The Tradition, published in 1985, was the first attempt to describe in an orderly form the official traditions of our faith – attendance, prayer, pledge, holy songs, holy salt, holy grounds, tithing, holy days and holidays, and birth and death rituals. It also put in writing for the first time our position on issues such as abortion, contraception, circumcision, as well as cremation.

Regarding cremation, it was declared to be “not in accordance with the Unification view, as it does not allow the physical body a natural return to the physical (material) world.”

Mother’s Position

After the ascension of Rev. Sun Myung Moon in 2012, the movement’s leadership passed to his wife, Mother Hak Ja Han Moon. On the one-year anniversary of Father’s ascension, Dr. Chang Shik Yang, former FFWPU Continental Director, North America, spoke with Mother and asked about cremation. She acknowledged that cremation has become common in Korea among members. Statistics are not available for the movement, but in the general population of Korea, almost 80% of people who die are cremated, while in Japan it is nearly 100%.

According to Seoul’s Hankyoreh newspaper, “A recent study shows eight out of every ten funerals is now carried out by cremation. It’s the result of a combination of factors, including changing family structures, more favorable perceptions among South Koreans, and a lack of space for burials.” There has been a big shift in South Koreans’ thinking due to Western influence and recently a strong government push to consider cremation as a way to save space. A law passed in 2000 requires anyone burying their dead after 2000 to remove the grave 60 years after burial.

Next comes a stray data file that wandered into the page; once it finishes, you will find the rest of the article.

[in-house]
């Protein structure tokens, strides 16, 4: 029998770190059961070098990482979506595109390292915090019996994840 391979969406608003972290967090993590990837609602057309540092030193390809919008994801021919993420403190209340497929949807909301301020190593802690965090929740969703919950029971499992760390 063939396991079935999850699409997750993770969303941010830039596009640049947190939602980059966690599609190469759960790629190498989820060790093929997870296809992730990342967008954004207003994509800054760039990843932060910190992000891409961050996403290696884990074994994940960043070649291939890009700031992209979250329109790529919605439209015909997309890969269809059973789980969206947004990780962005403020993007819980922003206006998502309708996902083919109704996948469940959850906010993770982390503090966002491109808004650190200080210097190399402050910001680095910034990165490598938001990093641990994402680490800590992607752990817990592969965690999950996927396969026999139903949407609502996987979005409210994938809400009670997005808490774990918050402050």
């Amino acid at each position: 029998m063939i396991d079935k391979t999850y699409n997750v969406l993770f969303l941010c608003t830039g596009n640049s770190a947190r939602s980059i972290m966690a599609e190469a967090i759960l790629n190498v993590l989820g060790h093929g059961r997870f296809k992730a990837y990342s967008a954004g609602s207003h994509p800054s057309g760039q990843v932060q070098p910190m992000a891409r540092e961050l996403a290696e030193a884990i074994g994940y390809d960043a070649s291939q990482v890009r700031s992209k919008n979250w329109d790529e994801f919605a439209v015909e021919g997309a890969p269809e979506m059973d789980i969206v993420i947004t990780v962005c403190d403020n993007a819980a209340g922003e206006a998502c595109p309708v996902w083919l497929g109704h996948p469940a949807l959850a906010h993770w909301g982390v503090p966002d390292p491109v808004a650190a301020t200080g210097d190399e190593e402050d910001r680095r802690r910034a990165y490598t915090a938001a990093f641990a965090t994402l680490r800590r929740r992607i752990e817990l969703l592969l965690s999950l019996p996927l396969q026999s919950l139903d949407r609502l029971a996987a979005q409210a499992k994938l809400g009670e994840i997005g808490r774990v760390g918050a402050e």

Continue Reading→

You Say You Want a Revolution?

ConventionBalloons

By David Eaton

david_eatonIn our current election cycle, we hear the customary calls for “change,” “moving forward,” and getting away from the debilitating “status quo.” Speech after speech is laced with calls for social and political revolution as candidates of both major political parties, as well as a few political outliers, vie for the presidency. Yes, change is necessary, but as we observe, everyone believes in change but no one wants to change what they believe.

Regardless of political affiliation, those seeking the highest political office view government as inimical to effecting change in the manner they consider most beneficial to the common good. Limiting government overreach is a concern of traditional conservatism while expanding the role of government is the aim of the present iteration of liberalism. This is an important debate, however. Whatever side of the political spectrum one chooses to identify with, protecting our civil liberties remains a significant issue.

The advocacy to utilize government censure as a way to achieve social justice is fundamentally at odds with our Constitution, not to mention Divine Principle. Regardless of what one may think about women’s, voters’ and minority rights, etc., we intuit that when freedom is diminished or oppressed, regardless of intention, our portions of responsibility cannot be exercised in a principled fashion and love becomes a casualty. Yet the impulse to coerce via governmental authority has become part and parcel of liberal, progressive orthodoxy when it comes to social matters.

As Charles Krauthammer reminds us, John Stuart Mill — one of the first liberals of the 19th century — argued in his essays, On Liberty, that “truth emerges from an unfettered competition of ideas,” and we improve our individual character when we are allowed to develop our ideas in a free and open society without coercion. Free speech zones, prohibitions on religious belief, ruling by judicial fiat — Mill would consider these to be an affront to a truly liberal society and a shift toward a dystopian culture. Today’s postmodern iteration of liberalism is a far cry from that of Mill, or even that of senators Henry M. “Scoop” Jackson and Daniel Patrick Moynihan, or House Speaker Tip O’Neill.

Continue Reading→

The Third Great Awakening

By Hugh Spurgin

This article is adapted from a sermon delivered May 15, 2016, in the UTS Chapel to a FFWPU New York regional congregation.

UTS 43rd Street